The Hamill Gallery of Tribal Art has turned into a smart and surprising venue for contemporary art, thanks to the eye of Bobbi Hamill. In the spring, she brought John Walker’s juicy, emotionally fraught paintings to her capacious gallery, and paired them with African and Oceanic sculptures, masks, and textiles, finding astonishing counterpoints. Sheep’s-head puppets from Mali hung near Walker’s paintings featuring a World War I British soldier with a sheep’s head, a figure that represents the artist’s father. The association was dark and magical.

Deb Todd Wheeler’s witty and disturbing exhibit “Blew’’ at Miller Block Gallery featured a 10-foot-long piece, “High Sea,’’ which looked like a Winslow Homer seascape. But it was no painting. When viewers eyeballed the piece, they recognized scanned images of clumped together plastic bags — sublime and trashy. Videos also made ingenious use of plastic, a material that provokes playfulness and anxiety.

Megan and Murray McMillan’s sharp and engrossing video installation at Axiom Center for New and Experimental Media comprised a two-minute video projection in a room papered with reflective mylar. The video followed the artists as they rowed a boat over a lake — actually, a mylar-carpeted platform they had erected in a warehouse. Watching the video, the viewer ricocheted between illusion and reality, the dream of the visuals and the mechanics of their making.

The Carpenter Center for the Visual Arts mounted “Andrea Fraser: Boxed Set,’’ an exhibit of several of the artist’s videos of her cunning performances, which lampoon and critique art world tropes. God knows the art world takes itself seriously, and Fraser is no less serious in her deconstruction of paradigms about what artists, curators, collectors, and critics value, but she does it with such deadpan accuracy, even the most self-serious arty type would laugh.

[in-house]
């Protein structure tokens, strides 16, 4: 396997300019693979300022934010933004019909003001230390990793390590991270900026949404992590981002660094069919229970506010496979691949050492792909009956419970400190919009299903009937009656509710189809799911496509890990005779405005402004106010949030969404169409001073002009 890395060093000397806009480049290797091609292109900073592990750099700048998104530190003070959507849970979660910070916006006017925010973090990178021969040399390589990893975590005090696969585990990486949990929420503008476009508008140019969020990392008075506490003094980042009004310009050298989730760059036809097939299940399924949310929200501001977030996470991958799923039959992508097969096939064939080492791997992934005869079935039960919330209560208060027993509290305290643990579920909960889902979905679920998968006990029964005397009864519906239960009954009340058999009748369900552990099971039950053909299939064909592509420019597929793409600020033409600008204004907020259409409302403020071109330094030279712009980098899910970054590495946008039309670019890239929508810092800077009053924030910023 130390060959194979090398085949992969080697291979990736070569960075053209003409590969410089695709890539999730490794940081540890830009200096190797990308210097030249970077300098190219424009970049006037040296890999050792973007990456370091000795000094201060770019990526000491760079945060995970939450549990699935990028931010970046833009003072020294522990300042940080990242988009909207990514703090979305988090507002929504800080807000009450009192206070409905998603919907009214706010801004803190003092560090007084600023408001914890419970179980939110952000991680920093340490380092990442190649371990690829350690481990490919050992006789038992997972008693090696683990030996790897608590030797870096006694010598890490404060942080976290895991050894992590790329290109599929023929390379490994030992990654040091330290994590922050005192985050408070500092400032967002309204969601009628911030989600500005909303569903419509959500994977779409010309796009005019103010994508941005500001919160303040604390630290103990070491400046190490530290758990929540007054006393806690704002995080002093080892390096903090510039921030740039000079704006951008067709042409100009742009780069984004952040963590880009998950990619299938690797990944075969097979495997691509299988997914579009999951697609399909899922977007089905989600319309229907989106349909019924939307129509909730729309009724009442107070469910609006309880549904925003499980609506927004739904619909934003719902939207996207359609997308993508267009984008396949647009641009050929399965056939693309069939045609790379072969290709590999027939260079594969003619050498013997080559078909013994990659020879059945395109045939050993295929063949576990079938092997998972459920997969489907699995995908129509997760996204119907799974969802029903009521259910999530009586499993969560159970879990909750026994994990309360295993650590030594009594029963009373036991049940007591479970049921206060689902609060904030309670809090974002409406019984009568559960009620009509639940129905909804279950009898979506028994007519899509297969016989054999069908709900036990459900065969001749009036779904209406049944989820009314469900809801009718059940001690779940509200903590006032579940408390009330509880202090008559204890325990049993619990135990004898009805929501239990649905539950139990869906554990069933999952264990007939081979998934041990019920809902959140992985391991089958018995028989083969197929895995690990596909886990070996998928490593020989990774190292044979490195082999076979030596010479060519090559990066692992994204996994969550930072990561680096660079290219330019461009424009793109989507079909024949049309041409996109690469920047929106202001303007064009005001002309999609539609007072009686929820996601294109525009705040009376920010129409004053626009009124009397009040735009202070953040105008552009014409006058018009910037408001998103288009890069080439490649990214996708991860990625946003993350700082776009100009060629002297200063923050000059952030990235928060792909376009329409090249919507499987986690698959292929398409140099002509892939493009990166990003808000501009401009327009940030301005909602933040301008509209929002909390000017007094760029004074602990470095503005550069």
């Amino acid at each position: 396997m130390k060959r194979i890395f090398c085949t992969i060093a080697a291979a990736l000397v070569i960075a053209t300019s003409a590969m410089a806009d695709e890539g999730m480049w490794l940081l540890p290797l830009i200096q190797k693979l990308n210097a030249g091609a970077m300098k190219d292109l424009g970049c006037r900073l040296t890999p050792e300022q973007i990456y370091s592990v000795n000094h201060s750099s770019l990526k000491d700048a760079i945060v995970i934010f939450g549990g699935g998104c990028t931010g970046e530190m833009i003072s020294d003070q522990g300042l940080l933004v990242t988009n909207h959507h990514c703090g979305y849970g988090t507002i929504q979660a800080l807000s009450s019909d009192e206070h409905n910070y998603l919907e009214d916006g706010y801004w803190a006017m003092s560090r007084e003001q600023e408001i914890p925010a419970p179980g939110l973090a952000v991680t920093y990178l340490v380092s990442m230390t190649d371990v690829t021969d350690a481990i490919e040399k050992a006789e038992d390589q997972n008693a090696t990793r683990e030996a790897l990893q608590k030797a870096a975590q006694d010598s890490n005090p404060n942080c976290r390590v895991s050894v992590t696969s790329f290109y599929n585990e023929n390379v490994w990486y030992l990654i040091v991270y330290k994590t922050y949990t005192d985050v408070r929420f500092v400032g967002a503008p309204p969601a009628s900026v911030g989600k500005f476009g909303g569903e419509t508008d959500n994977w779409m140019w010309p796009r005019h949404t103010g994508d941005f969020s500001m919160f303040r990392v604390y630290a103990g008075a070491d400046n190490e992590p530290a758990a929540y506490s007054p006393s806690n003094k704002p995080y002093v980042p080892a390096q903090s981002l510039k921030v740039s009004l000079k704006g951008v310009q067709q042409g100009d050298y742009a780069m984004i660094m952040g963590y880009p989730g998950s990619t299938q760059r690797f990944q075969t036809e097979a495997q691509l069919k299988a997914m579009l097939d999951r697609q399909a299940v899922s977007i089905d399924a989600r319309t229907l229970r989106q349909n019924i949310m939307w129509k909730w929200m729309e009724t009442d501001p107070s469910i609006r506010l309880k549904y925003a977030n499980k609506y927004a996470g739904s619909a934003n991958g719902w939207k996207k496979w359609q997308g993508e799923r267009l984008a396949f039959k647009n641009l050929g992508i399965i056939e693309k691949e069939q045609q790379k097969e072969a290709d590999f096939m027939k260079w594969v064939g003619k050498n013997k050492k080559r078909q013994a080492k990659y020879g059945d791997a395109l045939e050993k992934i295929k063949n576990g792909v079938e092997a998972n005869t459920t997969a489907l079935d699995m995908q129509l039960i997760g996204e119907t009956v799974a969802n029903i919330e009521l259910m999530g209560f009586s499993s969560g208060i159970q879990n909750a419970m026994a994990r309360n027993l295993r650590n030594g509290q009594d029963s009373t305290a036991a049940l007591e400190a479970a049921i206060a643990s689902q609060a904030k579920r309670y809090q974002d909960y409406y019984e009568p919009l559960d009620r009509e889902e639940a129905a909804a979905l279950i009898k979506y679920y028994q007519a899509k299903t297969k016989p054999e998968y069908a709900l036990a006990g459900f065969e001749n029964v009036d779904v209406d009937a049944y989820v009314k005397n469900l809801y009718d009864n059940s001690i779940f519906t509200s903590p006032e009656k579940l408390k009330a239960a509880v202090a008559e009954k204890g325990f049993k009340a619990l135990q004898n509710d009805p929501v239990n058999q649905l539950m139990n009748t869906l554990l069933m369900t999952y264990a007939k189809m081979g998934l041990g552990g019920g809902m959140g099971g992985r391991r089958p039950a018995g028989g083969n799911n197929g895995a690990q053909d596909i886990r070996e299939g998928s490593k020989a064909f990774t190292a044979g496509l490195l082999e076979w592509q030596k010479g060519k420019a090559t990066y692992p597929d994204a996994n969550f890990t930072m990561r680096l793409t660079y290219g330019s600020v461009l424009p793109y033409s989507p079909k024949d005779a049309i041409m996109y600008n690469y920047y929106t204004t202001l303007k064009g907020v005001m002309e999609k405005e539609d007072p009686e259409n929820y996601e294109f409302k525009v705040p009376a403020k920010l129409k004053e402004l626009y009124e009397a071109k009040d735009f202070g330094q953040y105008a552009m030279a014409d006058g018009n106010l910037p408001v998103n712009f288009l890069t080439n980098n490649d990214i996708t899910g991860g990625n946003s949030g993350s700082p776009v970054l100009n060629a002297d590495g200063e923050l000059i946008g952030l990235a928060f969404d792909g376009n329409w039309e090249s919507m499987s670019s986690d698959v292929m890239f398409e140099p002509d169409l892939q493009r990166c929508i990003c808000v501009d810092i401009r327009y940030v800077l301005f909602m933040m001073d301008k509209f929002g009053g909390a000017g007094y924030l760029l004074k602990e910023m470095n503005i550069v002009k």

Kay Rosen’s eye-opening conceptual show at Barbara Krakow Gallery was as much about wordplay — by which I mean words as symbols and pictures — as it was about painting. Rosen uses sign paint and experiments with typefaces to let the architecture of a word express its meaning, an approach that makes text more physical, and shakes up the experience of reading.

That leaves two more traditional shows — one of paintings, one of prints — that still shimmer in my memory. Cliffton Peacock studied at Boston University with Philip Guston, and his figure paintings at Alpha Gallery shared Guston’s edgy brusqueness, but they were tinged with melancholy. Peacock’s brushwork is broad and loose, his colors appear in eerie, sickly, vivid combinations, and the subjects of his portraits often look masked. The canvases were surreal, fresh, and unpremeditated, as if emerging without thought from the generative force of the artist’s paint.

Finally, the opening in September of Maud Morgan Arts, a community arts center in Cambridge, brought on its coattails an exhibit of Morgan’s prints from the 1960s and 1970s at the Art Institute of Boston Gallery. Morgan was something of an art star in the 1930s, but after she married and moved to Massachusetts, her career went off the rails. She kept making art. These delightful abstract silk-screens were jazzy and giddily chromatic, formally crisp and dancing. Morgan never lost her eye, and she never lost her touch.

Cate McQuaid can be reached at